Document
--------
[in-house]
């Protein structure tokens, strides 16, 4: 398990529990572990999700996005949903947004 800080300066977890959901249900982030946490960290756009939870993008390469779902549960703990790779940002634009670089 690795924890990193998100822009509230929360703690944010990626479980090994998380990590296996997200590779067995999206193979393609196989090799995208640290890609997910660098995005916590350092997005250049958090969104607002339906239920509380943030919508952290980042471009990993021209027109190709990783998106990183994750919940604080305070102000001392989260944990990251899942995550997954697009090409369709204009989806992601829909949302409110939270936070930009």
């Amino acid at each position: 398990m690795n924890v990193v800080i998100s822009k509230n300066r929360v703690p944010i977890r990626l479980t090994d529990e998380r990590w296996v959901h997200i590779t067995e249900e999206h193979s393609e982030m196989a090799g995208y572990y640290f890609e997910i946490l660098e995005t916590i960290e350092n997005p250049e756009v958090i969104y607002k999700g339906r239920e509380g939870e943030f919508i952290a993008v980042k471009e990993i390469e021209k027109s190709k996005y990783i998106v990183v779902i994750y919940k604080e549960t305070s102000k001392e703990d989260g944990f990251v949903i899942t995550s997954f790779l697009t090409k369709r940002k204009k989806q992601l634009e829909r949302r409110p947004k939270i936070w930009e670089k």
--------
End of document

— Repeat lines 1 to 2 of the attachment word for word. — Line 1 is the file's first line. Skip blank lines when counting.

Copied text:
[in-house]
């Protein structure tokens, strides 16, 4: 398990529990572990999700996005949903947004 800080300066977890959901249900982030946490960290756009939870993008390469779902549960703990790779940002634009670089 690795924890990193998100822009509230929360703690944010990626479980090994998380990590296996997200590779067995999206193979393609196989090799995208640290890609997910660098995005916590350092997005250049958090969104607002339906239920509380943030919508952290980042471009990993021209027109190709990783998106990183994750919940604080305070102000001392989260944990990251899942995550997954697009090409369709204009989806992601829909949302409110939270936070930009």